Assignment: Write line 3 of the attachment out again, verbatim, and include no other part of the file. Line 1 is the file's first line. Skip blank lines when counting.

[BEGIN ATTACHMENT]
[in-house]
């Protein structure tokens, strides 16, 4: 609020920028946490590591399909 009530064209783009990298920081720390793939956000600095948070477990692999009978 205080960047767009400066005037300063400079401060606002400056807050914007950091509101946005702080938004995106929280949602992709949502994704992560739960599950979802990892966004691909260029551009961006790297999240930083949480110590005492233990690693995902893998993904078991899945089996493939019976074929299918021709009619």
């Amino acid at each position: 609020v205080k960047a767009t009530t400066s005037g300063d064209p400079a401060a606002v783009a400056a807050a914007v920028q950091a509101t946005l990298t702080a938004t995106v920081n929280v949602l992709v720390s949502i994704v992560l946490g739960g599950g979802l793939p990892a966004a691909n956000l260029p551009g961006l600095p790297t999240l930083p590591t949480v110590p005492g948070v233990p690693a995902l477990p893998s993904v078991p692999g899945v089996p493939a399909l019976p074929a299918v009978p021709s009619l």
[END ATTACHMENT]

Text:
């Amino acid at each position: 609020v205080k960047a767009t009530t400066s005037g300063d064209p400079a401060a606002v783009a400056a807050a914007v920028q950091a509101t946005l990298t702080a938004t995106v920081n929280v949602l992709v720390s949502i994704v992560l946490g739960g599950g979802l793939p990892a966004a691909n956000l260029p551009g961006l600095p790297t999240l930083p590591t949480v110590p005492g948070v233990p690693a995902l477990p893998s993904v078991p692999g899945v089996p493939a399909l019976p074929a299918v009978p021709s009619l």